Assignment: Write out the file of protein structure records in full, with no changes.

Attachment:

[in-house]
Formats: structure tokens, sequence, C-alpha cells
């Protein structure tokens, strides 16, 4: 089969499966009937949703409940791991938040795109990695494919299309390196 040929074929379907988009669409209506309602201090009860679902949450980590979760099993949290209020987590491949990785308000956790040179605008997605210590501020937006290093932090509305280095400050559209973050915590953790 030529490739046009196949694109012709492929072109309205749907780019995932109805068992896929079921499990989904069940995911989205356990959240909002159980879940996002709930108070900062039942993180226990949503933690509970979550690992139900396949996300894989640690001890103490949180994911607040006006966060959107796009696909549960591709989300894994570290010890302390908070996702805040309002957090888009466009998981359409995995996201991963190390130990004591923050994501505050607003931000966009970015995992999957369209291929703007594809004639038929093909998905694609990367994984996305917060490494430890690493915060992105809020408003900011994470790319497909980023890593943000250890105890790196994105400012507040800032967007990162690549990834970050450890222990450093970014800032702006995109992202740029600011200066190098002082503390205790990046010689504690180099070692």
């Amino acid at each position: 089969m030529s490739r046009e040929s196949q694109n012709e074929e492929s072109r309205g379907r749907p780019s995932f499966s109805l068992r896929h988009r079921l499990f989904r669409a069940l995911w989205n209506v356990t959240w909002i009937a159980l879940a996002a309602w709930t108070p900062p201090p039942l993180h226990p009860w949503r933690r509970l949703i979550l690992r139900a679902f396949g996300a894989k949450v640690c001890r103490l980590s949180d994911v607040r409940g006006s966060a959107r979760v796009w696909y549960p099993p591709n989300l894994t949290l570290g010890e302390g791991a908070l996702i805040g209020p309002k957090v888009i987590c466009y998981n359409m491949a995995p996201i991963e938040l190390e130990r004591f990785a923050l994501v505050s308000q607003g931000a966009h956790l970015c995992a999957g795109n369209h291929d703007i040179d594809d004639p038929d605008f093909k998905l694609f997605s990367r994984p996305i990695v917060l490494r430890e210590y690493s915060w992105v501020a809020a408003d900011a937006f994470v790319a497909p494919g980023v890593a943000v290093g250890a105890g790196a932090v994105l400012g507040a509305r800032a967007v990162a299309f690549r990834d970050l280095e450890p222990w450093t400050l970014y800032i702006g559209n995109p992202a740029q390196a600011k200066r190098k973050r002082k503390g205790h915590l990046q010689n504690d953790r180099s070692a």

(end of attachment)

[in-house]
Formats: structure tokens, sequence, C-alpha cells
């Protein structure tokens, strides 16, 4: 089969499966009937949703409940791991938040795109990695494919299309390196 040929074929379907988009669409209506309602201090009860679902949450980590979760099993949290209020987590491949990785308000956790040179605008997605210590501020937006290093932090509305280095400050559209973050915590953790 030529490739046009196949694109012709492929072109309205749907780019995932109805068992896929079921499990989904069940995911989205356990959240909002159980879940996002709930108070900062039942993180226990949503933690509970979550690992139900396949996300894989640690001890103490949180994911607040006006966060959107796009696909549960591709989300894994570290010890302390908070996702805040309002957090888009466009998981359409995995996201991963190390130990004591923050994501505050607003931000966009970015995992999957369209291929703007594809004639038929093909998905694609990367994984996305917060490494430890690493915060992105809020408003900011994470790319497909980023890593943000250890105890790196994105400012507040800032967007990162690549990834970050450890222990450093970014800032702006995109992202740029600011200066190098002082503390205790990046010689504690180099070692």
């Amino acid at each position: 089969m030529s490739r046009e040929s196949q694109n012709e074929e492929s072109r309205g379907r749907p780019s995932f499966s109805l068992r896929h988009r079921l499990f989904r669409a069940l995911w989205n209506v356990t959240w909002i009937a159980l879940a996002a309602w709930t108070p900062p201090p039942l993180h226990p009860w949503r933690r509970l949703i979550l690992r139900a679902f396949g996300a894989k949450v640690c001890r103490l980590s949180d994911v607040r409940g006006s966060a959107r979760v796009w696909y549960p099993p591709n989300l894994t949290l570290g010890e302390g791991a908070l996702i805040g209020p309002k957090v888009i987590c466009y998981n359409m491949a995995p996201i991963e938040l190390e130990r004591f990785a923050l994501v505050s308000q607003g931000a966009h956790l970015c995992a999957g795109n369209h291929d703007i040179d594809d004639p038929d605008f093909k998905l694609f997605s990367r994984p996305i990695v917060l490494r430890e210590y690493s915060w992105v501020a809020a408003d900011a937006f994470v790319a497909p494919g980023v890593a943000v290093g250890a105890g790196a932090v994105l400012g507040a509305r800032a967007v990162a299309f690549r990834d970050l280095e450890p222990w450093t400050l970014y800032i702006g559209n995109p992202a740029q390196a600011k200066r190098k973050r002082k503390g205790h915590l990046q010689n504690d953790r180099s070692a």